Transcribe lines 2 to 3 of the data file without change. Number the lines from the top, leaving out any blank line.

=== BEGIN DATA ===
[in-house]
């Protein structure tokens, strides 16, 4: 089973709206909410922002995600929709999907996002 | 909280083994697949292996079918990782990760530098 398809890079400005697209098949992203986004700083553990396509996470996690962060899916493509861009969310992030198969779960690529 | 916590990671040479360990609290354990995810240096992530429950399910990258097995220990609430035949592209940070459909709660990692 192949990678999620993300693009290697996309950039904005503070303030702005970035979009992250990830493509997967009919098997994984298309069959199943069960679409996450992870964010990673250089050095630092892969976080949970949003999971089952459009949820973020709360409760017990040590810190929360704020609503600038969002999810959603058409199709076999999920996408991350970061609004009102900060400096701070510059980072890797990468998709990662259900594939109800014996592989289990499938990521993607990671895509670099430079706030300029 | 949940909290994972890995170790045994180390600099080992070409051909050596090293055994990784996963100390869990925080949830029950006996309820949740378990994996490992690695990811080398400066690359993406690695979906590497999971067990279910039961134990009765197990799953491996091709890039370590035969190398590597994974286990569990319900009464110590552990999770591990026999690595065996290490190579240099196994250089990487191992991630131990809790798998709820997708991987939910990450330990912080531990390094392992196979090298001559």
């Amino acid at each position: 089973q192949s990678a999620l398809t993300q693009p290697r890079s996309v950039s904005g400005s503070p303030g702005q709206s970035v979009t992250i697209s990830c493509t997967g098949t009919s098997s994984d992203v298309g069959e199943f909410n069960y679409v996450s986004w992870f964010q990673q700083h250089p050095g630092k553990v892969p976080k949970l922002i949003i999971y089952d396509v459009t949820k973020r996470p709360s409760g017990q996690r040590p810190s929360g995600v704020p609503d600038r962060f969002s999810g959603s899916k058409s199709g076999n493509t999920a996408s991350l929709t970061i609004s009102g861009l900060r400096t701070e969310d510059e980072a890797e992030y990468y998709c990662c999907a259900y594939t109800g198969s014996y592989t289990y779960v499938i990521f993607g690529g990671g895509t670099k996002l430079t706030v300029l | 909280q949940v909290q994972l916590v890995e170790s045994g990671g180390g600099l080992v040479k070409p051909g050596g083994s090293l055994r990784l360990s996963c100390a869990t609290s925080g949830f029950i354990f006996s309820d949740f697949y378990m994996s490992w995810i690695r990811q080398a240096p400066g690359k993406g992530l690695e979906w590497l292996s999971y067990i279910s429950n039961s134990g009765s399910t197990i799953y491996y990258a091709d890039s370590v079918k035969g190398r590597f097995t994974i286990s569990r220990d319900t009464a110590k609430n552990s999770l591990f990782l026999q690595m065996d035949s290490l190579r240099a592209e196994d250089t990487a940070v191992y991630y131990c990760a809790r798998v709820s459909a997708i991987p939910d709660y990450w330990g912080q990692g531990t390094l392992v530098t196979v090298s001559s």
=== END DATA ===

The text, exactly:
């Protein structure tokens, strides 16, 4: 089973709206909410922002995600929709999907996002 | 909280083994697949292996079918990782990760530098 398809890079400005697209098949992203986004700083553990396509996470996690962060899916493509861009969310992030198969779960690529 | 916590990671040479360990609290354990995810240096992530429950399910990258097995220990609430035949592209940070459909709660990692 192949990678999620993300693009290697996309950039904005503070303030702005970035979009992250990830493509997967009919098997994984298309069959199943069960679409996450992870964010990673250089050095630092892969976080949970949003999971089952459009949820973020709360409760017990040590810190929360704020609503600038969002999810959603058409199709076999999920996408991350970061609004009102900060400096701070510059980072890797990468998709990662259900594939109800014996592989289990499938990521993607990671895509670099430079706030300029 | 949940909290994972890995170790045994180390600099080992070409051909050596090293055994990784996963100390869990925080949830029950006996309820949740378990994996490992690695990811080398400066690359993406690695979906590497999971067990279910039961134990009765197990799953491996091709890039370590035969190398590597994974286990569990319900009464110590552990999770591990026999690595065996290490190579240099196994250089990487191992991630131990809790798998709820997708991987939910990450330990912080531990390094392992196979090298001559």
């Amino acid at each position: 089973q192949s990678a999620l398809t993300q693009p290697r890079s996309v950039s904005g400005s503070p303030g702005q709206s970035v979009t992250i697209s990830c493509t997967g098949t009919s098997s994984d992203v298309g069959e199943f909410n069960y679409v996450s986004w992870f964010q990673q700083h250089p050095g630092k553990v892969p976080k949970l922002i949003i999971y089952d396509v459009t949820k973020r996470p709360s409760g017990q996690r040590p810190s929360g995600v704020p609503d600038r962060f969002s999810g959603s899916k058409s199709g076999n493509t999920a996408s991350l929709t970061i609004s009102g861009l900060r400096t701070e969310d510059e980072a890797e992030y990468y998709c990662c999907a259900y594939t109800g198969s014996y592989t289990y779960v499938i990521f993607g690529g990671g895509t670099k996002l430079t706030v300029l | 909280q949940v909290q994972l916590v890995e170790s045994g990671g180390g600099l080992v040479k070409p051909g050596g083994s090293l055994r990784l360990s996963c100390a869990t609290s925080g949830f029950i354990f006996s309820d949740f697949y378990m994996s490992w995810i690695r990811q080398a240096p400066g690359k993406g992530l690695e979906w590497l292996s999971y067990i279910s429950n039961s134990g009765s399910t197990i799953y491996y990258a091709d890039s370590v079918k035969g190398r590597f097995t994974i286990s569990r220990d319900t009464a110590k609430n552990s999770l591990f990782l026999q690595m065996d035949s290490l190579r240099a592209e196994d250089t990487a940070v191992y991630y131990c990760a809790r798998v709820s459909a997708i991987p939910d709660y990450w330990g912080q990692g531990t390094l392992v530098t196979v090298s001559s």